University of the Sunshine Coast adopts Greenfield Cloud Analytics Solution


Universities around the world are creating the next generation of employees and entrepreneurs; they are the petri dish of the future.

Not surprisingly they are also rapid adopters of new technology to support learning and research – but also to manage the complexities of a University.

The University of the Sunshine Coast is one of the youngest and fastest growing of Australia’s 39 universities – it turned 20 in 2016.  It offers over 170 undergraduate and postgraduate degrees, boasts more than 14,500 students, expects to reach 20,000 by 2020, and has consistently secured five star ratings for its teaching quality.

Established in 1996 as the first greenfields campus in Australia since 1975, USC predominantly serves the populations of Queensland’s Sunshine Coast, Fraser Coast, Gympie and northern Brisbane regions with campuses spanning the East Coast.

Information is inevitably the currency of any successful University. Ensuring that information is accessible, accurate, intelligible and actionable is what confers competitive advantage, and in today’s competitive higher education sector where success is measured in the quantity and calibre of students, alumni and academics that advantage is crucial.

Data and reporting landscape

Kerry Martin is the Director of the Strategic Information and Analysis Unit (SIAU) at USC. When she first joined the University as the Manager of Student Administration, she relied exclusively on Microsoft Excel for her insights.

Over the years, the information available to the University has continued to grow, and she recognises the ongoing value that lays therein. In 2012 the University began to construct what was always intended as an interim data collection to support reporting and compliance requirements using Microsoft Access.

Whilst the interim solution clung on longer than expected, it had semi-automated some fundamental data processing activities that would have otherwise been done manually by Analysts.

Luke Rowett, Manager for Data Warehouse and Business Intelligence at USC outlines the breadth of information available to the University’s – core systems around Students, HR, Finance, Research and other Administration systems. There is plenty of input into the systems and beyond that also a lot of disparate sources out in the business, faculties and schools – people collating data themselves.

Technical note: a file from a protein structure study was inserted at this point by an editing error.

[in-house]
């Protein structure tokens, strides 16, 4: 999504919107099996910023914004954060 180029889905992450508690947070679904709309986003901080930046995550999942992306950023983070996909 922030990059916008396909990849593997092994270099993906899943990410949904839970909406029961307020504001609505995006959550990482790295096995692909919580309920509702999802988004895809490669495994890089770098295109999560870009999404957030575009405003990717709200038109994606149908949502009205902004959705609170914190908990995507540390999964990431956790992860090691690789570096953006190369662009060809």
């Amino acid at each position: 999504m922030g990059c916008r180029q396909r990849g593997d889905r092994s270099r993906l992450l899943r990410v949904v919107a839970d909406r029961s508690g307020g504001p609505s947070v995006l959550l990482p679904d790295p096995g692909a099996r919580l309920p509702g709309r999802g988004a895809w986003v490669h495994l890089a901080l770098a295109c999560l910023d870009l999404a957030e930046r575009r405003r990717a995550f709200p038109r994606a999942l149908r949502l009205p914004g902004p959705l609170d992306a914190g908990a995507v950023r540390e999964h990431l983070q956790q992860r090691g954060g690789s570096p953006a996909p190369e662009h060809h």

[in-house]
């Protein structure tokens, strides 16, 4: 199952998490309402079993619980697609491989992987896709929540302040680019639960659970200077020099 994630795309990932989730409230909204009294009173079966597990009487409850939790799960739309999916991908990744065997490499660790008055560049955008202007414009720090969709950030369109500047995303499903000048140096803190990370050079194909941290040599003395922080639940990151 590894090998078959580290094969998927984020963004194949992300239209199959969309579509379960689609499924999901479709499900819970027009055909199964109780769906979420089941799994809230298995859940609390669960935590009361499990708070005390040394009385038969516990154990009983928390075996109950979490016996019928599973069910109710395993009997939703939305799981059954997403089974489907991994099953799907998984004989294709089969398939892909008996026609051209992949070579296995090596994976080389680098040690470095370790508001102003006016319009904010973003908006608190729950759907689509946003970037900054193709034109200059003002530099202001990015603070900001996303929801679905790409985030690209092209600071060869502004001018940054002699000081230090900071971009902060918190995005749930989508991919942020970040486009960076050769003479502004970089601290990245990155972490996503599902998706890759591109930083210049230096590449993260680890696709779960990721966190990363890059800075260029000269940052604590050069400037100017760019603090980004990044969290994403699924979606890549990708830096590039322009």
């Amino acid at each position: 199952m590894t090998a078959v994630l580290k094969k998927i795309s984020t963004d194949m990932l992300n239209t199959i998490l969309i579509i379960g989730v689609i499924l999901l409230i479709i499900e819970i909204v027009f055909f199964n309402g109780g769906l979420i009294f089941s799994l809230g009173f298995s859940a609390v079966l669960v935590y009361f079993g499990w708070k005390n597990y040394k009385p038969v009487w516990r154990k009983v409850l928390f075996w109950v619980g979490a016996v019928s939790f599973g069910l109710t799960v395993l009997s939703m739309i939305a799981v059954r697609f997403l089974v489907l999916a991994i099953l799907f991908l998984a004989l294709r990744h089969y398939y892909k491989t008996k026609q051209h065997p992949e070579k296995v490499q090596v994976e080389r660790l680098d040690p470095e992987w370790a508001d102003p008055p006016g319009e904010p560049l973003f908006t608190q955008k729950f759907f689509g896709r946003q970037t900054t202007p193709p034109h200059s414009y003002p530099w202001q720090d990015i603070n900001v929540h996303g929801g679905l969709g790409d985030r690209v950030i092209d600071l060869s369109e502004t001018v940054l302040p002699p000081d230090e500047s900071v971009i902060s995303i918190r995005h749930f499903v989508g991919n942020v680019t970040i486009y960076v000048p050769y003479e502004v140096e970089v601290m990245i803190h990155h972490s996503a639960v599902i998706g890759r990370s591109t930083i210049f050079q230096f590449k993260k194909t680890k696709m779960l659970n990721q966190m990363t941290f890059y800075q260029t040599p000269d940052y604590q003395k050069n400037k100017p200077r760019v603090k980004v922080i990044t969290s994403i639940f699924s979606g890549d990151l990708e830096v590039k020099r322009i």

The journey begins

By 2014 the University was ready to start a new journey, to lay the foundation to build a data warehouse and business intelligence solution that could leverage modern platforms, embarking on a Data Warehouse and Business Intelligence Strategy.

The Director, SIAU reinforces the importance of the initiative to the University. “We are a small institution nationally – but in terms of the complexity with compliance and reporting we are no different than a large institution.” She states that besides supporting reporting and compliance activities, the data warehouse and emerging analytics will support the University to enhance its core business, ensuring quality outcomes for students, both in terms of learning and research.

Work began in earnest in February 2016 and then, in May 2016, selecting Microsoft Azure and Microsoft Power BI for the Data Warehouse and Business Intelligence solution. By July, Rowett and his team demonstrated in a sandpit environment, some business intelligence capabilities that would be available to staff, replicating existing Business Intelligence reports in Power BI as a proof of concept.

Current focus, future vision

Initially the focus of the project is to establish a dynamic reporting platform to support University staff in evidence-based decision making, though longer term the University is planning to make greater use of analytics using Microsoft Power BI, Cortana Analytics in Azure and Windows 10 integration.

Rowett explains that in the past reports to executives were static, manually collated and could contain stale data. “We have now already demonstrated dynamic reporting in the cloud from a tablet. We showed a couple of reports that were previously static and demonstrated dynamically manipulating the data from the tablet.”

The Azure based data warehouse, combined with Power BI and SharePoint (also being relocated to the cloud) provides “a one stop shop for the staff to access their information,” says Rowett. He adds that out-of-the-box Power BI widgets will also make it simple to tailor reports on the fly and deliver insights to a user’s desktop, smartphone or tablet wherever and whenever they are needed.

USC is currently working with the business and analysts on ways to exploit Power BI functions to craft richer reports and focus on insights.